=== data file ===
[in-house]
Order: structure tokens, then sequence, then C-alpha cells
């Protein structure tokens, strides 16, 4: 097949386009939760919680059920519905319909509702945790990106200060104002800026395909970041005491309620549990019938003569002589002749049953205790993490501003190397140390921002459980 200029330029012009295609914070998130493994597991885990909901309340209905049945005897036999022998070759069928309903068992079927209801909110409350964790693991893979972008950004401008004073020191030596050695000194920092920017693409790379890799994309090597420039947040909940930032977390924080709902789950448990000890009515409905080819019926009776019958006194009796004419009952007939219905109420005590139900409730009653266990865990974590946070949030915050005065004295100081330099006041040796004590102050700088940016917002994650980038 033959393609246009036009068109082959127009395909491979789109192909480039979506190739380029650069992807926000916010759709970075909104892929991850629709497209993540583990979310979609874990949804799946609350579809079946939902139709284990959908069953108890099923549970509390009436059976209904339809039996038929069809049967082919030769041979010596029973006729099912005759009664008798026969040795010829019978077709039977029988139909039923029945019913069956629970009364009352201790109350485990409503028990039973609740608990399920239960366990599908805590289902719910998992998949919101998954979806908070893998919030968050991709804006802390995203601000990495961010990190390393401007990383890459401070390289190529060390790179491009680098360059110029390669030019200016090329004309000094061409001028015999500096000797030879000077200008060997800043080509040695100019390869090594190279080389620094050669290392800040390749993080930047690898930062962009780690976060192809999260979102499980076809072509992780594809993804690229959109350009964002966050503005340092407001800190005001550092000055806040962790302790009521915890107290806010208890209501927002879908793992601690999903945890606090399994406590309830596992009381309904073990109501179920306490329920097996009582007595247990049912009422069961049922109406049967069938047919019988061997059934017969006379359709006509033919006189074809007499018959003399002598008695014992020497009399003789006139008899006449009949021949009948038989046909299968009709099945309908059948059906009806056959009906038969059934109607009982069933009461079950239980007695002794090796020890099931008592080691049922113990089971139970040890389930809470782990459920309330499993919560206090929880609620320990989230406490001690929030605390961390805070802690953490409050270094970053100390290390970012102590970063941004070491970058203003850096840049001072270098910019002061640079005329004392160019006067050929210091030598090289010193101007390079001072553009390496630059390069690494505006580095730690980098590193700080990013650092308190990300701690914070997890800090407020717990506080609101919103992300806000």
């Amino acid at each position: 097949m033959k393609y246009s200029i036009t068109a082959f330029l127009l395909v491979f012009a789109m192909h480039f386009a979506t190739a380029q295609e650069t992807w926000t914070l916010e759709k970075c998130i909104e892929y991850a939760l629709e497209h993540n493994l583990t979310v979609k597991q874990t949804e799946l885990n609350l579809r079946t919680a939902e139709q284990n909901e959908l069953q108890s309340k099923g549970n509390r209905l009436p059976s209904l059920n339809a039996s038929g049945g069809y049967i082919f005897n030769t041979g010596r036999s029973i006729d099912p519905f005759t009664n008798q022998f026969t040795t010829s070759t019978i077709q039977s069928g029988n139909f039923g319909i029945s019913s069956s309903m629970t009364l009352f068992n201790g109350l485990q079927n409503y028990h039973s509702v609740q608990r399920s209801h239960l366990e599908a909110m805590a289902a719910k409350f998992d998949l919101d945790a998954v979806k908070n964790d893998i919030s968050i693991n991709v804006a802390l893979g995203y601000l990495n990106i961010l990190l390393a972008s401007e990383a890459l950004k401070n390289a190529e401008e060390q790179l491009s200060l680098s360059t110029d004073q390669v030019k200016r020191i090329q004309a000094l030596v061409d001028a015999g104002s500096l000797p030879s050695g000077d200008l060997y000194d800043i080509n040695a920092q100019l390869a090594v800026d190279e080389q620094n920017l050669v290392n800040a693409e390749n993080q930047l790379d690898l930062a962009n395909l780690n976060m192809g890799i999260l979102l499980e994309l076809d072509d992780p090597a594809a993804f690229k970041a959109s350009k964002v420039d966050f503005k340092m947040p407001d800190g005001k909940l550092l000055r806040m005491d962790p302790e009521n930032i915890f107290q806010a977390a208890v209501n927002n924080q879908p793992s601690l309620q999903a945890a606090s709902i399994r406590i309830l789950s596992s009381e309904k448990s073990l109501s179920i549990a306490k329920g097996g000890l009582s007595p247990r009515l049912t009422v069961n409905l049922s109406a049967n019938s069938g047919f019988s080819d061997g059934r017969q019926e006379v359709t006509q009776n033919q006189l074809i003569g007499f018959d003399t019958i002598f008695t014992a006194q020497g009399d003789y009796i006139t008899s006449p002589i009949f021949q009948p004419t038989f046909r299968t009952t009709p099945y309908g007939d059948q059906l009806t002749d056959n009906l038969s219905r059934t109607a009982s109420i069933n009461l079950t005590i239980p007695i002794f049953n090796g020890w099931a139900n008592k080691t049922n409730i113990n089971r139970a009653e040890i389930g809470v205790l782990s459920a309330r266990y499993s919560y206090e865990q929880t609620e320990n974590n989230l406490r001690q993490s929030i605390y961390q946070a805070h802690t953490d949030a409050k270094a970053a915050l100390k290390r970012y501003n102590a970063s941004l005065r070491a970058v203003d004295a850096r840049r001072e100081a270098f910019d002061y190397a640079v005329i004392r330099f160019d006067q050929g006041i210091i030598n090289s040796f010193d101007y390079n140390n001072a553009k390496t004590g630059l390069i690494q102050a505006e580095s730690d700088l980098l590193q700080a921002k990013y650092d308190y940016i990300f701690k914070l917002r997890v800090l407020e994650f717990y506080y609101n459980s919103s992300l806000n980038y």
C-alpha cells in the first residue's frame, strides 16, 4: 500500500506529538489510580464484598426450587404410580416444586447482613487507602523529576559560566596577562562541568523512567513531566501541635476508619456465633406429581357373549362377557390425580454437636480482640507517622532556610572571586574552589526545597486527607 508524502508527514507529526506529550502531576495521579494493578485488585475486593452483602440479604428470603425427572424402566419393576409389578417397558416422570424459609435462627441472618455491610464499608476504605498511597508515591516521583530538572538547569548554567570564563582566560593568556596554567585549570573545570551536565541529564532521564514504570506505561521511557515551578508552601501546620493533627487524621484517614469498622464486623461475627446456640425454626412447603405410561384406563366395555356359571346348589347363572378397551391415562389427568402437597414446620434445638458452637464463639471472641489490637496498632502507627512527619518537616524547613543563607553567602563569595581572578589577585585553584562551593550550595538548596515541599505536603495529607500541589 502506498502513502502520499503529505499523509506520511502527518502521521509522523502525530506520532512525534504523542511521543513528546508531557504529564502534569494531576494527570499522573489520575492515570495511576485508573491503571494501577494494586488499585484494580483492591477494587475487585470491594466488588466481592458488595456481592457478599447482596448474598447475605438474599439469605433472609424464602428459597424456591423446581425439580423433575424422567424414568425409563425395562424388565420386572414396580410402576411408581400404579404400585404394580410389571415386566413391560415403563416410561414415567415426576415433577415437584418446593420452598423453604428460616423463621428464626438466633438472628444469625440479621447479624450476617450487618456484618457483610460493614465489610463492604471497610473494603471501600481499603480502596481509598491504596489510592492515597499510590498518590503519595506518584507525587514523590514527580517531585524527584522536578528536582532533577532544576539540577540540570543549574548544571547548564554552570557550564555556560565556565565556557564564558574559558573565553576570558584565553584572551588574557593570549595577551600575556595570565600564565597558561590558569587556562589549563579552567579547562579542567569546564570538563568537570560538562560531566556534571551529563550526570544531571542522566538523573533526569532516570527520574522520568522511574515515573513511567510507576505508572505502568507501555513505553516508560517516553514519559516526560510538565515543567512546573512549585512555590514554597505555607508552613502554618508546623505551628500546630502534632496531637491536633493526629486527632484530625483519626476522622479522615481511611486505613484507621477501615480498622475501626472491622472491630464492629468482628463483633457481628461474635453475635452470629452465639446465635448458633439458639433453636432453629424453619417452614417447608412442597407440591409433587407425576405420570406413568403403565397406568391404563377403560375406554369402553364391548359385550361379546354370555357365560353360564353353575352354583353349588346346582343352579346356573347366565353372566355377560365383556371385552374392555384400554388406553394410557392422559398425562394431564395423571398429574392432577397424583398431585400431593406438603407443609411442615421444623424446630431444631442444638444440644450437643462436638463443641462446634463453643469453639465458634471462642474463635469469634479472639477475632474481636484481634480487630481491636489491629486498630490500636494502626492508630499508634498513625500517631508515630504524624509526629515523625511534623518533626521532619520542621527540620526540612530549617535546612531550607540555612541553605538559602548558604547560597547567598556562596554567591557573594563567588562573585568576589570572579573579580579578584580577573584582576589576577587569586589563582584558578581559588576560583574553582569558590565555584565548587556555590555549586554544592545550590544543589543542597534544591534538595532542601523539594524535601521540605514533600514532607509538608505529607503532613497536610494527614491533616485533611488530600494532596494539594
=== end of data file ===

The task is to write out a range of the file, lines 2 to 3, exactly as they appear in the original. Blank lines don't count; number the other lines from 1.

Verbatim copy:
Order: structure tokens, then sequence, then C-alpha cells
């Protein structure tokens, strides 16, 4: 097949386009939760919680059920519905319909509702945790990106200060104002800026395909970041005491309620549990019938003569002589002749049953205790993490501003190397140390921002459980 200029330029012009295609914070998130493994597991885990909901309340209905049945005897036999022998070759069928309903068992079927209801909110409350964790693991893979972008950004401008004073020191030596050695000194920092920017693409790379890799994309090597420039947040909940930032977390924080709902789950448990000890009515409905080819019926009776019958006194009796004419009952007939219905109420005590139900409730009653266990865990974590946070949030915050005065004295100081330099006041040796004590102050700088940016917002994650980038 033959393609246009036009068109082959127009395909491979789109192909480039979506190739380029650069992807926000916010759709970075909104892929991850629709497209993540583990979310979609874990949804799946609350579809079946939902139709284990959908069953108890099923549970509390009436059976209904339809039996038929069809049967082919030769041979010596029973006729099912005759009664008798026969040795010829019978077709039977029988139909039923029945019913069956629970009364009352201790109350485990409503028990039973609740608990399920239960366990599908805590289902719910998992998949919101998954979806908070893998919030968050991709804006802390995203601000990495961010990190390393401007990383890459401070390289190529060390790179491009680098360059110029390669030019200016090329004309000094061409001028015999500096000797030879000077200008060997800043080509040695100019390869090594190279080389620094050669290392800040390749993080930047690898930062962009780690976060192809999260979102499980076809072509992780594809993804690229959109350009964002966050503005340092407001800190005001550092000055806040962790302790009521915890107290806010208890209501927002879908793992601690999903945890606090399994406590309830596992009381309904073990109501179920306490329920097996009582007595247990049912009422069961049922109406049967069938047919019988061997059934017969006379359709006509033919006189074809007499018959003399002598008695014992020497009399003789006139008899006449009949021949009948038989046909299968009709099945309908059948059906009806056959009906038969059934109607009982069933009461079950239980007695002794090796020890099931008592080691049922113990089971139970040890389930809470782990459920309330499993919560206090929880609620320990989230406490001690929030605390961390805070802690953490409050270094970053100390290390970012102590970063941004070491970058203003850096840049001072270098910019002061640079005329004392160019006067050929210091030598090289010193101007390079001072553009390496630059390069690494505006580095730690980098590193700080990013650092308190990300701690914070997890800090407020717990506080609101919103992300806000």